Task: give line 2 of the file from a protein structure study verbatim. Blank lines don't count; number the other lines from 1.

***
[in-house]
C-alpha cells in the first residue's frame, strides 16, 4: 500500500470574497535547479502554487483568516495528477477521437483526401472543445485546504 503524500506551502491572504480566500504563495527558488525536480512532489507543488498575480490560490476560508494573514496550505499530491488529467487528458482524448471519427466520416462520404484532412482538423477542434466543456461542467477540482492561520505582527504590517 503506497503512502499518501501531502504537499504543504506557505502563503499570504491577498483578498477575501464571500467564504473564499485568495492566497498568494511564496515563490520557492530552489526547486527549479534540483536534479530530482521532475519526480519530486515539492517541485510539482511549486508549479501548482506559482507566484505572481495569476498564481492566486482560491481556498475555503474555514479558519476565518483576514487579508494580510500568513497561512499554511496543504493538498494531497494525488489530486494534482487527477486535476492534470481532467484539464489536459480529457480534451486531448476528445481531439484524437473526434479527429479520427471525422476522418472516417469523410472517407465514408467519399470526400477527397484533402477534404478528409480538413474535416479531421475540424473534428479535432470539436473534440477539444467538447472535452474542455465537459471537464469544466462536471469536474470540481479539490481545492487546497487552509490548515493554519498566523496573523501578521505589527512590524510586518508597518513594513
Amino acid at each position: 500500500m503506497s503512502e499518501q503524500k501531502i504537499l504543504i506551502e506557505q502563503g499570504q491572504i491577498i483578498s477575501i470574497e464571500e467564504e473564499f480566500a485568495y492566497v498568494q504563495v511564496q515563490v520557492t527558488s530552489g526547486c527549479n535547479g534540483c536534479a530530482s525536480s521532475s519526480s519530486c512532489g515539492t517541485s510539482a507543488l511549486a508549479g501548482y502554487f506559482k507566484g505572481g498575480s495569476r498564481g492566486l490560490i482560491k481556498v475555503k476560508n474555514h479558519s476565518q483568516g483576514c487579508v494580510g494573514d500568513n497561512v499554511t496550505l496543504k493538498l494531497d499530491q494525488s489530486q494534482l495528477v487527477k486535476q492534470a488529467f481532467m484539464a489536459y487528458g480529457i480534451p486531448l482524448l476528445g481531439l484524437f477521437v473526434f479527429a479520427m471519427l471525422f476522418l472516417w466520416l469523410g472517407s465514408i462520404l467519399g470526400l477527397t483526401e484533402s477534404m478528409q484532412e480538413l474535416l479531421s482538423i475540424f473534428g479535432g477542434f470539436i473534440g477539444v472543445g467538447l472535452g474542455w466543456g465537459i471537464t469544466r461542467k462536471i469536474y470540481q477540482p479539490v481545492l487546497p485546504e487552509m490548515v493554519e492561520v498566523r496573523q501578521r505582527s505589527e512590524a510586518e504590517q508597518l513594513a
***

C-alpha cells in the first residue's frame, strides 16, 4: 500500500470574497535547479502554487483568516495528477477521437483526401472543445485546504 503524500506551502491572504480566500504563495527558488525536480512532489507543488498575480490560490476560508494573514496550505499530491488529467487528458482524448471519427466520416462520404484532412482538423477542434466543456461542467477540482492561520505582527504590517 503506497503512502499518501501531502504537499504543504506557505502563503499570504491577498483578498477575501464571500467564504473564499485568495492566497498568494511564496515563490520557492530552489526547486527549479534540483536534479530530482521532475519526480519530486515539492517541485510539482511549486508549479501548482506559482507566484505572481495569476498564481492566486482560491481556498475555503474555514479558519476565518483576514487579508494580510500568513497561512499554511496543504493538498494531497494525488489530486494534482487527477486535476492534470481532467484539464489536459480529457480534451486531448476528445481531439484524437473526434479527429479520427471525422476522418472516417469523410472517407465514408467519399470526400477527397484533402477534404478528409480538413474535416479531421475540424473534428479535432470539436473534440477539444467538447472535452474542455465537459471537464469544466462536471469536474470540481479539490481545492487546497487552509490548515493554519498566523496573523501578521505589527512590524510586518508597518513594513